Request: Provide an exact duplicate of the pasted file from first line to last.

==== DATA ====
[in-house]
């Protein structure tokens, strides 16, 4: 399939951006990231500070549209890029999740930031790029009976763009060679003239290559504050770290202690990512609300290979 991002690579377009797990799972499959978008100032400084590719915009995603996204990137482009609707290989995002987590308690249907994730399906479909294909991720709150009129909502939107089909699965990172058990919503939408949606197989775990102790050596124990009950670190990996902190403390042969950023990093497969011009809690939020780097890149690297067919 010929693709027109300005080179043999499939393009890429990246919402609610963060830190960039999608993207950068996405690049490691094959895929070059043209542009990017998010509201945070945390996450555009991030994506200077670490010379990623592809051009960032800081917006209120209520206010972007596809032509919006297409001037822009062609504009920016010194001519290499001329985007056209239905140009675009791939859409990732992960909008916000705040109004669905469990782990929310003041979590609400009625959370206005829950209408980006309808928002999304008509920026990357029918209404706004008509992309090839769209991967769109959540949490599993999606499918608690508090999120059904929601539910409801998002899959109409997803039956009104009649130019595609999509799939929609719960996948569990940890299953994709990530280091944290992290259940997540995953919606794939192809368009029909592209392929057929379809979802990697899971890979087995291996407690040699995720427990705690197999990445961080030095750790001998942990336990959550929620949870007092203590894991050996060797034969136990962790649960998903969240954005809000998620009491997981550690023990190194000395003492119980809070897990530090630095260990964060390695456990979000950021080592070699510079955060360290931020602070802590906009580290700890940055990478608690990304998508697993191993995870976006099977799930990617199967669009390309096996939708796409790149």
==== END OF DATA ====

[in-house]
């Protein structure tokens, strides 16, 4: 399939951006990231500070549209890029999740930031790029009976763009060679003239290559504050770290202690990512609300290979 991002690579377009797990799972499959978008100032400084590719915009995603996204990137482009609707290989995002987590308690249907994730399906479909294909991720709150009129909502939107089909699965990172058990919503939408949606197989775990102790050596124990009950670190990996902190403390042969950023990093497969011009809690939020780097890149690297067919 010929693709027109300005080179043999499939393009890429990246919402609610963060830190960039999608993207950068996405690049490691094959895929070059043209542009990017998010509201945070945390996450555009991030994506200077670490010379990623592809051009960032800081917006209120209520206010972007596809032509919006297409001037822009062609504009920016010194001519290499001329985007056209239905140009675009791939859409990732992960909008916000705040109004669905469990782990929310003041979590609400009625959370206005829950209408980006309808928002999304008509920026990357029918209404706004008509992309090839769209991967769109959540949490599993999606499918608690508090999120059904929601539910409801998002899959109409997803039956009104009649130019595609999509799939929609719960996948569990940890299953994709990530280091944290992290259940997540995953919606794939192809368009029909592209392929057929379809979802990697899971890979087995291996407690040699995720427990705690197999990445961080030095750790001998942990336990959550929620949870007092203590894991050996060797034969136990962790649960998903969240954005809000998620009491997981550690023990190194000395003492119980809070897990530090630095260990964060390695456990979000950021080592070699510079955060360290931020602070802590906009580290700890940055990478608690990304998508697993191993995870976006099977799930990617199967669009390309096996939708796409790149």